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Gambia, The Introduction 2019

SOURCE: 2019 CIA WORLD FACTBOOK AND OTHER SOURCES











Gambia, The Introduction 2019
SOURCE: 2019 CIA WORLD FACTBOOK AND OTHER SOURCES


Page last updated on February 08, 2019

Background:
The Gambia gained its independence from the UK in 1965. Geographically surrounded by Senegal, it formed a short-lived Confederation of Senegambia between 1982 and 1989. In 1991 the two nations signed a friendship and cooperation treaty, although tensions flared up intermittently during the regime of Yahya JAMMEH. JAMMEH led a military coup in 1994 that overthrew the president and banned political activity. A new constitution and presidential election in 1996, followed by parliamentary balloting in 1997, completed a nominal return to civilian rule. JAMMEH was elected president in all subsequent elections including most recently in late 2011. After 22 years of increasingly authoritarian rule, President JAMMEH was defeated in free and fair elections in December 2016. Due to The Gambia’s poor human rights record under JAMMEH, international development partners had distanced themselves, and substantially reduced aid to the country. These channels are now reopening under the administration of President Adama BARROW, who took office in January 2017.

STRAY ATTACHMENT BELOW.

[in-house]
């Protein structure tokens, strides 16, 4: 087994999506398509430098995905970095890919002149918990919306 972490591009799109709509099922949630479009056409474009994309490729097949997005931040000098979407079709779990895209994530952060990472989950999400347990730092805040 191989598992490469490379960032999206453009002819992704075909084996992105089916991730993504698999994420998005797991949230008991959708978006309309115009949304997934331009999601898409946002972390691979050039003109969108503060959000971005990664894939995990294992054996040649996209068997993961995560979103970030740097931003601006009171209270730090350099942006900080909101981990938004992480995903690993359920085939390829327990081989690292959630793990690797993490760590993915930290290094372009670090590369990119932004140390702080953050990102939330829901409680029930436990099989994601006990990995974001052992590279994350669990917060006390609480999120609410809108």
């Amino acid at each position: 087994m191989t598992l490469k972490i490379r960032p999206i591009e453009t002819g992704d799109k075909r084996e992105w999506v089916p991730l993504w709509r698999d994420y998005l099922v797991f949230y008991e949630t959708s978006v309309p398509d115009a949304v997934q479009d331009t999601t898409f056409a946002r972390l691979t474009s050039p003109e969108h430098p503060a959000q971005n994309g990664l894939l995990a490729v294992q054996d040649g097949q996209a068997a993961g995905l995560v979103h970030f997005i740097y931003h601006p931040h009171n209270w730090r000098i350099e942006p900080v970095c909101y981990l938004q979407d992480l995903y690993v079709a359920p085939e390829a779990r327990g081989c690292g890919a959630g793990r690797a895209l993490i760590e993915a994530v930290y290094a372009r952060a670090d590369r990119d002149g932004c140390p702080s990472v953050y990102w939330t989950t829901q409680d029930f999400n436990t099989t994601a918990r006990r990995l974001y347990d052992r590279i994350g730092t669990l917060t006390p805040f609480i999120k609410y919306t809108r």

NOTE: 1) The information regarding Gambia, The on this page is re-published from the 2019 World Fact Book of the United States Central Intelligence Agency. No claims are made regarding the accuracy of Gambia, The Introduction 2019 information contained here. All suggestions for corrections of any errors about Gambia, The Introduction 2019 should be addressed to the CIA.
2) The rank that you see is the CIA reported rank, which may habe the following issues:
  a) They assign increasing rank number, alphabetically for countries with the same value of the ranked item, whereas we assign them the same rank.
  b) The CIA sometimes assignes counterintuitive ranks. For example, it assigns unemployment rates in increasing order, whereas we rank them in decreasing order






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